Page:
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Discussion Starter #1 (Edited)
When you drive an Elise, you can sometimes here a squeeze toy type squeak at lower speeds. Like turning into a driveway and hitting the small entrance bump. Some thought it was the sway bar. It's not.

My sway bar is disconnected at the moment as I am making the bar adjustable and adding poly bushings to replace the squishorama stock bushes. So today I have been driving the car around with no sway bar...yet the squeeze toy sound remains!

It appears to be emanating from the lower A-arm bushings at the frame. I doused them all with some silicone spray and the squeak vanished, at least for a bit. The upper A-arm bushes seem to be more squeak resistant as they have some more space to the frame since the caster adjustment shims take up some room in that case.

You can lube up the bushes top and bottom by just turning the wheels all the way in each direction and getting the front or rear done on a side with spray silicone A better, more permanent fix would be to fit some thin, greased shims to act as a bearing.
 

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Excellent Stan! Mine went away on it's own after some time. Good to know if it comes back, it was indeed annoying.
 

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I can see that Stan is going to be someone we all want to keep on our good sides, as he has already come up with all kinds of great Elise-related info. :bow: :clap: :D

Thanks Stan !
 

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Mine suddenly appeared after a few weeks, got really loud a few days later, and now seems to have subsided. It's almost gone. But I'll definitely keep this in mind, in case it pops up again.
 

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This remark comes with a disclaimer, but I've always heard to never put silicone on a rubber bushing. Something about breakdown and disintegration of the rubber.
 

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Oh,,, I thought a tire was rubbing! Stan are you making the bar adjustable by adding holes on both sides of the stock hole?
 

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pianomaniac said:
This remark comes with a disclaimer, but I've always heard to never put silicone on a rubber bushing. Something about breakdown and disintegration of the rubber.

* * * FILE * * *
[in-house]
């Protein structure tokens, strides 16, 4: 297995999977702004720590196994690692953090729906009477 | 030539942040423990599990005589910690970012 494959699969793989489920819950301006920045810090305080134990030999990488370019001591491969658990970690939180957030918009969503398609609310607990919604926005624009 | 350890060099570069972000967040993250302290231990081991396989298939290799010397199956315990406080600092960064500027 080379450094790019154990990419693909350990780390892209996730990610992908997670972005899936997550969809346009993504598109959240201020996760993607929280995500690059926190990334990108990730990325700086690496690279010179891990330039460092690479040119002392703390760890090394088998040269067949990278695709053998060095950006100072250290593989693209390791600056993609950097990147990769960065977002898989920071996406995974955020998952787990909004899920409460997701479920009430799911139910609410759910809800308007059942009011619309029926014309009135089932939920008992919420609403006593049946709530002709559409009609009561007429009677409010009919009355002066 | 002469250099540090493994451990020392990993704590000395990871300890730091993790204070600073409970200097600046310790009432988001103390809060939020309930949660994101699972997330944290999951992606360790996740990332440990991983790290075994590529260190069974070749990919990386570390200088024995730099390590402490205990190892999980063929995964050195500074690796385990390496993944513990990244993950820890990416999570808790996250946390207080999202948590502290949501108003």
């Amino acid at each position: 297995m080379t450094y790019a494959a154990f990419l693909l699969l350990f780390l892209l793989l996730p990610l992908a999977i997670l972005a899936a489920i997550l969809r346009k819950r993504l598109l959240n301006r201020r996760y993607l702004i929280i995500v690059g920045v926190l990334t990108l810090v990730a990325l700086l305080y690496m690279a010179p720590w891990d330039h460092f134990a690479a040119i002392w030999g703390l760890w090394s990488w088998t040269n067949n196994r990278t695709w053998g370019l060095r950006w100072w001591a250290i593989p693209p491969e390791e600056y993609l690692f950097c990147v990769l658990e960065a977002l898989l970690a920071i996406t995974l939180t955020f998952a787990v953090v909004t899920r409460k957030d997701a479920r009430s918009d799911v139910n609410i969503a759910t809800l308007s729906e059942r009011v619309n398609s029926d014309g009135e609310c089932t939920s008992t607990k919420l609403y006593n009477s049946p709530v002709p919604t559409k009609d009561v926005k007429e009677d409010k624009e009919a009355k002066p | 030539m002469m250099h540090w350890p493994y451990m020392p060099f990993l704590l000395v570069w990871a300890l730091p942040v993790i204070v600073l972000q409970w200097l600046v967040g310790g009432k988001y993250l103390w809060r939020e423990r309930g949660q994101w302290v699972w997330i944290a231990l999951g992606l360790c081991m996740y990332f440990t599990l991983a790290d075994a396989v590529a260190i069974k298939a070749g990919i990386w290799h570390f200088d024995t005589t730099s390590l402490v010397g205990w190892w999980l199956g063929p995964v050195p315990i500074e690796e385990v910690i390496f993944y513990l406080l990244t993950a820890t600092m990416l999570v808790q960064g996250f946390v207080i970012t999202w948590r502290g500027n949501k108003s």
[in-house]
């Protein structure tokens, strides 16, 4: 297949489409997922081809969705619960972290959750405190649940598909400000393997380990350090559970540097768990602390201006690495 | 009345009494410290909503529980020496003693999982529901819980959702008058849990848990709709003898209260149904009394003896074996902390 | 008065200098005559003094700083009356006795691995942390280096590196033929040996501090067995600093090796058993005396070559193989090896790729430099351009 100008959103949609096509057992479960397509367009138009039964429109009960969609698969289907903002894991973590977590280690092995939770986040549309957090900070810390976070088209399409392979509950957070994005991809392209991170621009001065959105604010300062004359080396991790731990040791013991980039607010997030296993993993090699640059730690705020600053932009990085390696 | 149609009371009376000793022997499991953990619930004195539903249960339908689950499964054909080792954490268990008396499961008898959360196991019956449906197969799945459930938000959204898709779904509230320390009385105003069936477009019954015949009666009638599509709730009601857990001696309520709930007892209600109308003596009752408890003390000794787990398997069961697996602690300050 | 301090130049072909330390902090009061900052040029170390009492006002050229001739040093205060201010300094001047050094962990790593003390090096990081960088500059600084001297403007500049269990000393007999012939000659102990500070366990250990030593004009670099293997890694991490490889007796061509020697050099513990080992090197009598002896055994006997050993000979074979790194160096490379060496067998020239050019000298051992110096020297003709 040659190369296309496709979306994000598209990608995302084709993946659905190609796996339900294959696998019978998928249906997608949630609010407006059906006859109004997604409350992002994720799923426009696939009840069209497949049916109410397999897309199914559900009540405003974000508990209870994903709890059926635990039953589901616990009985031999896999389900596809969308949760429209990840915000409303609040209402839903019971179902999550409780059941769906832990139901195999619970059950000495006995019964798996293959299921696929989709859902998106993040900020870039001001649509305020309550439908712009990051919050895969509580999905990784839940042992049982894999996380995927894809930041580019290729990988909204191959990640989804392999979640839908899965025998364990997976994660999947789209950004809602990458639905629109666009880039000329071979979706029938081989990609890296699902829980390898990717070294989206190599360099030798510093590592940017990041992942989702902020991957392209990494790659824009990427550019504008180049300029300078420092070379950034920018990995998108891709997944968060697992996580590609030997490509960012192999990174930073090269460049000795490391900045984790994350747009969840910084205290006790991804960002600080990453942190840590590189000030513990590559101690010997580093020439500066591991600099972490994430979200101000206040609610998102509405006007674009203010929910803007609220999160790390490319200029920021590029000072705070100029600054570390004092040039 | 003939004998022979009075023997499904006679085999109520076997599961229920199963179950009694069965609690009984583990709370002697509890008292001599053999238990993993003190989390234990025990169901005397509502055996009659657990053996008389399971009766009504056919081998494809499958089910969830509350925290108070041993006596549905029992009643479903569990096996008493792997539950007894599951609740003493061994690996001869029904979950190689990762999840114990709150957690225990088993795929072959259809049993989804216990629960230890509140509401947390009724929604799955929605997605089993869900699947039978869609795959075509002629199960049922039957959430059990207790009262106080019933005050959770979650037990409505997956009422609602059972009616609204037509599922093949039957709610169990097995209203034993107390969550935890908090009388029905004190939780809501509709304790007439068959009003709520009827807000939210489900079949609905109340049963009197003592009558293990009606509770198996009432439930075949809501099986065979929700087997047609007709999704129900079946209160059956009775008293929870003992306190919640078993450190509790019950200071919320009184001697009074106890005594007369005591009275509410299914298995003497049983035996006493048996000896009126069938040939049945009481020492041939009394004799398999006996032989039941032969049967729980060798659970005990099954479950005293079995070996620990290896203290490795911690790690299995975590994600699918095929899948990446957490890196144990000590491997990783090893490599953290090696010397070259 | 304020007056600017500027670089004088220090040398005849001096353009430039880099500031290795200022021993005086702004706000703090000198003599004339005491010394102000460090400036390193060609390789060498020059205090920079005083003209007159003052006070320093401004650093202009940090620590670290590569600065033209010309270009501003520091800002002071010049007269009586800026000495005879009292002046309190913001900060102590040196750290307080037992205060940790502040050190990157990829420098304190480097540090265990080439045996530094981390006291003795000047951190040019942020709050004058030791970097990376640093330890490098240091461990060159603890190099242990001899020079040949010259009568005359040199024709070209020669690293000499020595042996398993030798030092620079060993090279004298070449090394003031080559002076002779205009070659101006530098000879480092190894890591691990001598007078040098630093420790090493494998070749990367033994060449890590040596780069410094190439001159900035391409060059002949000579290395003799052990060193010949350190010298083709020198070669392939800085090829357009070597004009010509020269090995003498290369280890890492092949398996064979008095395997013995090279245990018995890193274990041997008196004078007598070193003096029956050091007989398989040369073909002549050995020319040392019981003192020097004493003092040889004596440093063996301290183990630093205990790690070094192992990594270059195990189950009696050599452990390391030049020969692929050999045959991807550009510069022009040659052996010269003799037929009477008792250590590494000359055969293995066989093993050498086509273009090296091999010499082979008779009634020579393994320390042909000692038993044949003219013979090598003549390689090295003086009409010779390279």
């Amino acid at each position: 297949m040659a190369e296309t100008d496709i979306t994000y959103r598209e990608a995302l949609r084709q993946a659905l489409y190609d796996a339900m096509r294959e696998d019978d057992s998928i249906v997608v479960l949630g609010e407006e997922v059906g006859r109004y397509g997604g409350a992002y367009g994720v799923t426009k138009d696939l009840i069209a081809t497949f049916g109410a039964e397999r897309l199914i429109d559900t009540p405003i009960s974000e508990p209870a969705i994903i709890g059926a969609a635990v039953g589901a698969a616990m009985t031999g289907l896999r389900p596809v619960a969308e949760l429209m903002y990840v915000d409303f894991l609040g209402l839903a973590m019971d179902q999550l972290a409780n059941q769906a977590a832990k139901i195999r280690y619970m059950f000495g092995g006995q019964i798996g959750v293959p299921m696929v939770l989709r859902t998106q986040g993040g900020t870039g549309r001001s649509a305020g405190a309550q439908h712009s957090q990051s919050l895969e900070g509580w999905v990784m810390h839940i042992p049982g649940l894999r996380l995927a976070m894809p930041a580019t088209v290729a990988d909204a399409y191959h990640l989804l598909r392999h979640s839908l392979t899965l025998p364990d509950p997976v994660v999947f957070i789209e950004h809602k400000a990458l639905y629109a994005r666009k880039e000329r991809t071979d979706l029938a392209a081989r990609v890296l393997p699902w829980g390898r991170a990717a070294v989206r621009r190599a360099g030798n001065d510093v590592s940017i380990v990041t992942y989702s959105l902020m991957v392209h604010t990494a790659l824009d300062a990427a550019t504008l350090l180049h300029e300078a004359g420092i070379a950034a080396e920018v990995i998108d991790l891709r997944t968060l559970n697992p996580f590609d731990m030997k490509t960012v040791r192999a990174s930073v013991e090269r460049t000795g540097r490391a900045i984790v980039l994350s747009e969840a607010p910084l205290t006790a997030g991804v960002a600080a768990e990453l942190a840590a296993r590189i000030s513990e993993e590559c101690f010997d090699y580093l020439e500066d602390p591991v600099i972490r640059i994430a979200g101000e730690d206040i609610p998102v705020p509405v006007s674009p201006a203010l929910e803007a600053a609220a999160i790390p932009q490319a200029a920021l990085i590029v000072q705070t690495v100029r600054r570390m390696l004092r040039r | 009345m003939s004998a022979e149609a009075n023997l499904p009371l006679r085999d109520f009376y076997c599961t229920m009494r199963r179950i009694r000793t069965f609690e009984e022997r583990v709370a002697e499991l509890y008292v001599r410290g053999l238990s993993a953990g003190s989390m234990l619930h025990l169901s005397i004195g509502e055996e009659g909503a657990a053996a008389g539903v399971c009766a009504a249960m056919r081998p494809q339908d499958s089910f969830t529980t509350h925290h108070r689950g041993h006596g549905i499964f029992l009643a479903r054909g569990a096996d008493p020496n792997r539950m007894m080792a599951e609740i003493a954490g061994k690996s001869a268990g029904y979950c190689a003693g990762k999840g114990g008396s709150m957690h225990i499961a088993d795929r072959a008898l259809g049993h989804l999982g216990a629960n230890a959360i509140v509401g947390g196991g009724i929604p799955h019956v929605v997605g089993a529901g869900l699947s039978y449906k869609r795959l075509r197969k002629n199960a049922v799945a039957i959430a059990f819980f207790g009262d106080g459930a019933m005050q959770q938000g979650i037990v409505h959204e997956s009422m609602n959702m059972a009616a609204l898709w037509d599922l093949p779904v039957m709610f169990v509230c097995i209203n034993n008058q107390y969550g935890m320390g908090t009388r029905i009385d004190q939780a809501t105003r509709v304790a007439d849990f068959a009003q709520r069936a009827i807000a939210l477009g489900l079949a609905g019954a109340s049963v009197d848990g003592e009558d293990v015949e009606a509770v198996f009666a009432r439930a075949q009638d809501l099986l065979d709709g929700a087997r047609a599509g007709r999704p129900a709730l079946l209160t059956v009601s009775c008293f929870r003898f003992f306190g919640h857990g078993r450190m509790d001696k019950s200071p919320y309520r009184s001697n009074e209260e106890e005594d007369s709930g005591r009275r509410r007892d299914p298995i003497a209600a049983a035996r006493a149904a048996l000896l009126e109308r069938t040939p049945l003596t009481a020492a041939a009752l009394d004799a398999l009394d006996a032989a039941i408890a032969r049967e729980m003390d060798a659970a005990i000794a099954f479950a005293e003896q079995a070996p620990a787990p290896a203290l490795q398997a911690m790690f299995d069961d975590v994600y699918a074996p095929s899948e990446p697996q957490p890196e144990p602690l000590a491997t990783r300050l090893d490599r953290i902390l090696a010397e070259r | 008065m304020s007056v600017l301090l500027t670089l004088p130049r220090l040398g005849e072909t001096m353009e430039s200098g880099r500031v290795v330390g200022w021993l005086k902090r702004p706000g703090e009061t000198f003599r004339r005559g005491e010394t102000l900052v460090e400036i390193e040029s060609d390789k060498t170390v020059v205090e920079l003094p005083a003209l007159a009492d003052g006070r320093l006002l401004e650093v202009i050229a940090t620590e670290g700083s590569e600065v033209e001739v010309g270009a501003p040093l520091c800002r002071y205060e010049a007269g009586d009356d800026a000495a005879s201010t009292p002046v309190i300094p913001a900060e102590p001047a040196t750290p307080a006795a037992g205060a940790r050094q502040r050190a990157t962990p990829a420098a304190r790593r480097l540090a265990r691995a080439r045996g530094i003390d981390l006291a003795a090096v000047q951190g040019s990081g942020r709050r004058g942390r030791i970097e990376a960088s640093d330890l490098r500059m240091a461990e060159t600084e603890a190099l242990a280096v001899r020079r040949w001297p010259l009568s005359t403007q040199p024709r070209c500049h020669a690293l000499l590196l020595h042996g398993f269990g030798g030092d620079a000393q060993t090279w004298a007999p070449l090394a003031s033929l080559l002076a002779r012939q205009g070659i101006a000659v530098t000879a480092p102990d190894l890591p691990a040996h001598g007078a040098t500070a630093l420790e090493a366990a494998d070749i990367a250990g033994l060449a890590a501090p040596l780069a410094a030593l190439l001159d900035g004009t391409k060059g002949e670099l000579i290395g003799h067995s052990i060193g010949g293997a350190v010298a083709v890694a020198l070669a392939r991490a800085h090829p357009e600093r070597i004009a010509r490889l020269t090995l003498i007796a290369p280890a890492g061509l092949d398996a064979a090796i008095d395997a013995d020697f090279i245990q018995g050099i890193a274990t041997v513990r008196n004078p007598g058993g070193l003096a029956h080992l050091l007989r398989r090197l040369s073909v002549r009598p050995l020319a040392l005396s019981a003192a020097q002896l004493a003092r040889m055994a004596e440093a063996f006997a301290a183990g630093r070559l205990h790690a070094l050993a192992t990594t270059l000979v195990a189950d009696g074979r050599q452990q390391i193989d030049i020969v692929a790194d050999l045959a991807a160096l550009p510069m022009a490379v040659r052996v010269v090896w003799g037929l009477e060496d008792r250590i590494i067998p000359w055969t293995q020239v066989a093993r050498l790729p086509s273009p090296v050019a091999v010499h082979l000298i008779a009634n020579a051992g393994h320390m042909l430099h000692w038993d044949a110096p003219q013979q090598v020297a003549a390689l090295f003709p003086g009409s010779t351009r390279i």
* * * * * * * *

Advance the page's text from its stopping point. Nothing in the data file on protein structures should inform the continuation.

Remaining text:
Really? I know guys used to silicone their engine hoses to make them all black and shiny.

Then they found out what silicone spray does to O2 sensors and stopped. Keep that stuff out of the engine bay!

Does it really disintegrate rubber?
 

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Stan said:
A better, more permanent fix would be to fit some thin, greased shims to act as a bearing.
That could be done, but the rubber bushes are not supposed to work like that.

The standard bushes are of a type which has a steel inner tube and a rubber outer layer bonded onto it.

This is pressed into the wishbone and then the wishbone is placed onto the car.

The bolts securing the wishbones are then torqued up when the car is lowered to the ground.

The reason for this is that the bushes are supposed to work by flexing the rubber and not rotating themselves. The steel inner tube is held stationary by the clamping force of the bolt and chassis mounts, while the rubber layer provides the 'flex' to allow the wishbone to rotate.

They have to be torqued at the normal ride height, as this will put the bushes at their 'unstressed' state during normal driving and they 'load up' as the suspension compresses or extends.

Freely rotating types of links are an option too. A popular upgrade is to use nylatron inserts which will rotate over a steel tube that's inserted. Another option for racers (but you need new wishbones for that) is to tuse rod-ends/rose-joints on the wishbones.

You have to be careful that the steel tube itself doesn't rotate as it can start 'chewing' into the wishbone mounts on the chassis and some of these are not replaceable (unless you get a new chassis)

Bye, Arno.
 

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Discussion Starter #11
I wouldn't sweat the silicon spray too much. Since I used it as a diagnostic aid to help locate the squeak toy sound. I wouldn't expect it to be a semipermanent fix - you'd have to keep spraying it all the time. You can get very thin "washers" that are accurately sized as shims. Of inconsequential thickness. That would quiet things down if you assembled them onto the a-arms. Lotus themselves used what appears to be a reddish grease on the rubber swaybar bushings, BTW. Since some folks have mentioned that the sound went away, maybe the frame gets polished in the relevant area after a time through normal use.
 
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